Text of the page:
McLean Lecture Series: “Cold, Dark, and Dangerous: The Arctic and Outer Space” with Prof. Michael Byers

The UBC International Canadian Studies Centre in collaboration with Green College is pleased to present the 2019 McLean Lecture Series.

Entitled “Cold, Dark, and Dangerous: The Arctic and Outer Space”, the series will be delivered by Professor Michael Byers, the Brenda and David McLean Chair in Canadian Studies.  For more information on Professor Byers, please see the bio below.

The three lectures will take place on the following dates:

  • Wednesday, February 13: “Our 3D Arctic”
  • Tuesday, March 5: “Space Force? Security and Cooperation in the Arctic and Space”
  • Tuesday, March 19: “Look up! Canada as an Arctic and Space Nation”

The lectures will be held in the Green College Coach House (6201 Cecil Green Park Road) on the UBC Point Grey campus from 7:30pm- 8:30pm. Receptions will follow each lecture.



Lecture # 1:  “Our 3D Arctic” (Wednesday February 13)

The Arctic cannot fully be understood without including Outer Space, from low Earth orbit to distant stars. It is time for a paradigm shift in our view of the Arctic, so that we see it anew in 3D: centred on the North Pole but extending ,000s of kilometres across the top of the planet, several kilometres down into the Arctic Ocean, 35,000 kilometres up to geostationary orbit, and billions of kilometres beyond that to other galaxies and stars. In the first of his McLean Lectures in Canadian Studies, Michael Byers explains our 3D Arctic in terms of its geographical, cultural, technological, political and legal connections to Outer Space, and points out the implications these have for the disciplines of international relations, international law and political geography.

Lecture # 2: “Space Force? Security and Cooperation in the Arctic and Space” (Tuesday March 5)

Donald Trump announced the creation of a ‘Space Force’ last summer. The US President assumes that Space will become a ‘war fighting domain’, and there is at least some support for his assumption. For instance, in 2007, China tested its ability to destroy operational satellites by targeting a derelict satellite with a ground-based missile. However, that Chinese test created more than 35,000 pieces of debris larger than one centimetre, all of which pose severe threats to other satellites and spacecraft. Upon seeing the consequences of the test, all countries, including China, have refrained from testing anti-satellite weapons in ways that could create more debris. There is, in fact, a remarkable amount of cooperation in Space, with the International Space Station being just the most prominent example. There is also a great deal of cooperation in the Arctic, with Russia and Western states working closely together on search and rescue, fisheries management, and scientific research—even after the 2014 annexation of Crimea. This lecture explores the reasons for all this cooperation, including that the Arctic and Space are both remote regions with extreme environments, that both suffer from ‘tragedies of the commons’, and that both are ‘militarized’ but not substantially ‘weaponized’.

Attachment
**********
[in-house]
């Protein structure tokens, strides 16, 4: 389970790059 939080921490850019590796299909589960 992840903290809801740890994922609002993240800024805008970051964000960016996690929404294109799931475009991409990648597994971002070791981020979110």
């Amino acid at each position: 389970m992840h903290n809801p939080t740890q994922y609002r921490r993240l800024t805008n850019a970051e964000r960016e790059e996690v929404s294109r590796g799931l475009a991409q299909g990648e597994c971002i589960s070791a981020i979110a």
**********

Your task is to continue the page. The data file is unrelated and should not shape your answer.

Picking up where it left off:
Lecture # 3: “Look up! Canada as an Arctic and Space Nation” (Tuesday March 19)

Canada is the second largest country in world, and 40 percent of Canada is Arctic. Canada has the longest coastline in the world, most of it in the Arctic. The Arctic is central to our history, culture, and self-identity. We are the “True North Strong and Free”.

In 1962, Canada became the third country in Space, with a satellite for studying the ionosphere—a layer of the upper atmosphere of critical importance to long-range radio transmissions. A decade later, Canada became the first country to launch a civilian communications satellite, enabling the CBC to broadcast from sea to sea to sea.

The Arctic and Space are inextricably linked. In addition to being central to Arctic communications, satellites are essential tools for Arctic navigation, security, search and rescue, ice and weather forecasting, fisheries, prospecting, and science.

Yet Canada is now failing in both the Arctic and Space. Arctic eco-systems are being decimated by climate change, while Arctic communities are ravaged by suicide, substance-abuse, diabetes, tuberculosis, and other diseases of poverty. Canada’s two largest Space companies have been lost to the United States, and our national Space program is focused on industry subsidies and political photo-ops rather than research and exploration.

In his third McLean Lecture in Canadian Studies, Michael Byers will call on Canadians to seize the opportunities presented by geography, history, education and technology. He will advance a vision of Canada as a leading Arctic and Space nation. It is a vision that promotes international cooperation, social and economic development, environmental protection—and national pride.



About the speaker:

Michael Byers holds the Canada Research Chair in Global Politics and International Law. His work focuses on Outer Space, the Arctic, climate change, the laws of war, and Canadian foreign policy. Dr. Byers has been a Fellow of Jesus College, Oxford University, a Professor of Law at Duke University, and a Visiting Professor at the universities of Cape Town, Tel Aviv, Nord (Norway) and Novosibirsk (Russia). His most recent book is International Law and the Arctic (Cambridge University Press), which won the 2013 Donner Prize. Dr. Byers is a regular contributor to the Globe and Mail newspaper.